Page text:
Behind the Numbers

Entries Tagged as 'big business'

The rise and fall (and rise?) of Blackberry – the story that just won’t quit

September 24th, 2013 · · Corporations, Economy & Economic Indicators

This is an experiment. I’m writing an essay based on my latest Metro Morning column. Each of these columns take hours of prep, so I thought I’d convert it into prose to see if it’s worth it. Would love your feedback.  

The rise and fall (and rise?) of Blackberry is a story that has gripped our attention, and not just because it affects so many Canadians.

It’s because this tumultuous story has more plot twists than a thriller.

Yesterday the company stole the spotlight yet again with news that its future might not be dashed after all, thanks to a home-grown financial rescue package that took everyone by surprise.   Here’s why it’s important:

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The pharmaceutical industry in Québec: time for assessment

June 13th, 2012 · · Health Care, Quebec

Last week it was announced that the German firm TVM Capital will manage a Montréal fund dedicated to the life sciences sector and meant to allow the multinational pharmaceutical Eli Lilly, amongst others, to set up shop in Québec’s metropolis.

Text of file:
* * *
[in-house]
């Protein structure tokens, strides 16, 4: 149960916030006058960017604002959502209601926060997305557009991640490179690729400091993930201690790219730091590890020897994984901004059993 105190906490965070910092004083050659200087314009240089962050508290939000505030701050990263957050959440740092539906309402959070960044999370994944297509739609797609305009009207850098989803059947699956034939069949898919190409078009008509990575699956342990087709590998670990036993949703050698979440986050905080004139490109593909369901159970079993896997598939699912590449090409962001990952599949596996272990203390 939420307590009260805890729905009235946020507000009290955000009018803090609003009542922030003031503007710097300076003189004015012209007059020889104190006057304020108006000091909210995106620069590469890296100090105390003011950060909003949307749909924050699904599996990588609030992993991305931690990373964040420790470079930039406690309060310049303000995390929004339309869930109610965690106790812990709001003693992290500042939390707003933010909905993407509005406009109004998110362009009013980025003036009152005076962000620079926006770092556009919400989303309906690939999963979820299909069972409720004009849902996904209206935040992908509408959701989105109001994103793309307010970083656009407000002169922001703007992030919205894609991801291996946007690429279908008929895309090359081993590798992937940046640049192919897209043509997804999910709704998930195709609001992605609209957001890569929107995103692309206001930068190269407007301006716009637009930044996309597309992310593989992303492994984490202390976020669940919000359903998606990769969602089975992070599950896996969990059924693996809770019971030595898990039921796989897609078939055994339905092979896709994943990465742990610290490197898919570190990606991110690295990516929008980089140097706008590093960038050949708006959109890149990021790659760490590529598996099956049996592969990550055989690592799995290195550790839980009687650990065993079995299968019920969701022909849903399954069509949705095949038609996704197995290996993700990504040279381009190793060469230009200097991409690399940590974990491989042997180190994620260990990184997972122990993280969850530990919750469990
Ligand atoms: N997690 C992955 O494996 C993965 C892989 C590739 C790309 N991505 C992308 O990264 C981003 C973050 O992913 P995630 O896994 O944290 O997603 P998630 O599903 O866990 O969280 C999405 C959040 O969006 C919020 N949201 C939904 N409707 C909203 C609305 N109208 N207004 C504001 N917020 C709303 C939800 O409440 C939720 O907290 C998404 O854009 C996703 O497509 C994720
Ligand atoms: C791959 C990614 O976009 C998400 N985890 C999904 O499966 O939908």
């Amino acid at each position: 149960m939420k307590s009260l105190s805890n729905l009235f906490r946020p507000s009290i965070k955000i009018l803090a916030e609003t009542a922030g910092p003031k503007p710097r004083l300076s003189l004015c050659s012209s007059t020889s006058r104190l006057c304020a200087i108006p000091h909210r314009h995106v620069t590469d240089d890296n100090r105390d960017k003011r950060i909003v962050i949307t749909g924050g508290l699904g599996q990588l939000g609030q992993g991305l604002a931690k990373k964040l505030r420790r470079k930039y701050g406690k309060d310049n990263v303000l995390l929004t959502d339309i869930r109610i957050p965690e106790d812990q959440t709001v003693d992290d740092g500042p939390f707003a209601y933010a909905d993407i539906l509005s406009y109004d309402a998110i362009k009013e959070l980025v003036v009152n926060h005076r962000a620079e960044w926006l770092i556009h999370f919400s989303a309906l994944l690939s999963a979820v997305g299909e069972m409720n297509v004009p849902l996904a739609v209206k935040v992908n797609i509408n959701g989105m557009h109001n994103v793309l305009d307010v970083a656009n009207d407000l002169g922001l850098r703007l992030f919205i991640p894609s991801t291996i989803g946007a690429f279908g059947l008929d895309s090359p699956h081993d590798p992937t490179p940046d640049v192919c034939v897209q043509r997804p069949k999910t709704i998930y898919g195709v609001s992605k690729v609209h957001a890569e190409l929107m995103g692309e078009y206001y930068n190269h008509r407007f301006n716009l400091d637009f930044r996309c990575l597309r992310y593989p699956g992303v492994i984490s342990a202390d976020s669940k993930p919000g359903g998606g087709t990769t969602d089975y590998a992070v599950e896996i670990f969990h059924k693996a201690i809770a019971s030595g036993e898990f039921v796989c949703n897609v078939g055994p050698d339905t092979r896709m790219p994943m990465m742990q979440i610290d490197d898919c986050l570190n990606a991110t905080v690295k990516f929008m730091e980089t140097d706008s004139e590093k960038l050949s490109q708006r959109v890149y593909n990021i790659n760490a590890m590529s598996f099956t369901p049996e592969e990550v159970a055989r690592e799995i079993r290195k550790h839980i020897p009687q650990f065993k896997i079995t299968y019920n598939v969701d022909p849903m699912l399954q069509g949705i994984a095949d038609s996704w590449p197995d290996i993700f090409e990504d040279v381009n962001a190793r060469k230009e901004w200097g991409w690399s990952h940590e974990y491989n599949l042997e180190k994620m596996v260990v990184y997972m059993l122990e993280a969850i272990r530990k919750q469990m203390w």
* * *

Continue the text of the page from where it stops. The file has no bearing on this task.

With $150M planned investments, does this mean that Québec’s industrial policy regarding biotech has suddenly been brought back to life? No, actually, it doesn’t.

On the contrary, the time has come to assess how effective policies regarding the pharmaceutical industry are. For some twenty years, Québec has put everything in place to attract giants of this powerful industry. The aim was obviously to take advantage of the spillovers regarding investments, research, employment, etc.

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Inequality is bad for business

September 15th, 2011 · · Economy & Economic Indicators

In August Canadian Business magazine published my article on why inequality is bad for business.  It is produced in full below.

Last week the International Monetary Fund, not known for left-leaning views, released a series of articles entitled “Why Inequality Throws Us Off Balance”.

One of the papers is by Andrew Berg and Jonathan Ostry entitled “Equality and Efficiency: Is there a trade-off or do the two go hand in hand? A few months earlier they had written a provocative piece “Inequality and Unsustainable Growth” documenting how lower inequality is linked to more sustained periods of growth….and that higher inequality means more volatility.

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